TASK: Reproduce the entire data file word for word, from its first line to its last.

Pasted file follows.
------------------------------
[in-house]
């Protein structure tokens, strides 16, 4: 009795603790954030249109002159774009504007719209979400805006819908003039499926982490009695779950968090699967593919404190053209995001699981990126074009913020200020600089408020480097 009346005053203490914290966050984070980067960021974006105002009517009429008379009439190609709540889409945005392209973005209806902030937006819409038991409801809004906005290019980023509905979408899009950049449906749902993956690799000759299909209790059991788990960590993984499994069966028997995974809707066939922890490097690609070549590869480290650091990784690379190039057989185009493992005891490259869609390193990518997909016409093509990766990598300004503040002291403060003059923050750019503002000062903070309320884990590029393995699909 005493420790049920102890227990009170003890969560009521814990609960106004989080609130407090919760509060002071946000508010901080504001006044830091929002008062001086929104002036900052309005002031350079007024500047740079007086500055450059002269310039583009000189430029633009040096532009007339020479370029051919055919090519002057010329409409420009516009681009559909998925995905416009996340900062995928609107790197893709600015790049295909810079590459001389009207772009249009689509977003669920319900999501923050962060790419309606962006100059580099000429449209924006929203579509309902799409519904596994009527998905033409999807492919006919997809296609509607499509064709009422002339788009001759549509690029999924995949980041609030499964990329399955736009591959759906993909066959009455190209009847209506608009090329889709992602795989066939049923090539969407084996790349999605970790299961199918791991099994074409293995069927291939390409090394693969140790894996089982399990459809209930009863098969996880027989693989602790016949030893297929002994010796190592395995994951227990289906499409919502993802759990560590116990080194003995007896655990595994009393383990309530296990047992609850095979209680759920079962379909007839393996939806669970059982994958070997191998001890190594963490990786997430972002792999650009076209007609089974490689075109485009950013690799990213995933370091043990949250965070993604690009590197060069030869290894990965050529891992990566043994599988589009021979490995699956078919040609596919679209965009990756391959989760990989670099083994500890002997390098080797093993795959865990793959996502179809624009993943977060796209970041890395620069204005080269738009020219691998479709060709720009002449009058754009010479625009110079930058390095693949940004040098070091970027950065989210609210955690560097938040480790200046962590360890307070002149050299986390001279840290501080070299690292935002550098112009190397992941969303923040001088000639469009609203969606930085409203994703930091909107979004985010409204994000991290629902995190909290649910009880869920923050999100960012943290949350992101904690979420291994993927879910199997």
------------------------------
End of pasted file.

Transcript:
[in-house]
């Protein structure tokens, strides 16, 4: 009795603790954030249109002159774009504007719209979400805006819908003039499926982490009695779950968090699967593919404190053209995001699981990126074009913020200020600089408020480097 009346005053203490914290966050984070980067960021974006105002009517009429008379009439190609709540889409945005392209973005209806902030937006819409038991409801809004906005290019980023509905979408899009950049449906749902993956690799000759299909209790059991788990960590993984499994069966028997995974809707066939922890490097690609070549590869480290650091990784690379190039057989185009493992005891490259869609390193990518997909016409093509990766990598300004503040002291403060003059923050750019503002000062903070309320884990590029393995699909 005493420790049920102890227990009170003890969560009521814990609960106004989080609130407090919760509060002071946000508010901080504001006044830091929002008062001086929104002036900052309005002031350079007024500047740079007086500055450059002269310039583009000189430029633009040096532009007339020479370029051919055919090519002057010329409409420009516009681009559909998925995905416009996340900062995928609107790197893709600015790049295909810079590459001389009207772009249009689509977003669920319900999501923050962060790419309606962006100059580099000429449209924006929203579509309902799409519904596994009527998905033409999807492919006919997809296609509607499509064709009422002339788009001759549509690029999924995949980041609030499964990329399955736009591959759906993909066959009455190209009847209506608009090329889709992602795989066939049923090539969407084996790349999605970790299961199918791991099994074409293995069927291939390409090394693969140790894996089982399990459809209930009863098969996880027989693989602790016949030893297929002994010796190592395995994951227990289906499409919502993802759990560590116990080194003995007896655990595994009393383990309530296990047992609850095979209680759920079962379909007839393996939806669970059982994958070997191998001890190594963490990786997430972002792999650009076209007609089974490689075109485009950013690799990213995933370091043990949250965070993604690009590197060069030869290894990965050529891992990566043994599988589009021979490995699956078919040609596919679209965009990756391959989760990989670099083994500890002997390098080797093993795959865990793959996502179809624009993943977060796209970041890395620069204005080269738009020219691998479709060709720009002449009058754009010479625009110079930058390095693949940004040098070091970027950065989210609210955690560097938040480790200046962590360890307070002149050299986390001279840290501080070299690292935002550098112009190397992941969303923040001088000639469009609203969606930085409203994703930091909107979004985010409204994000991290629902995190909290649910009880869920923050999100960012943290949350992101904690979420291994993927879910199997």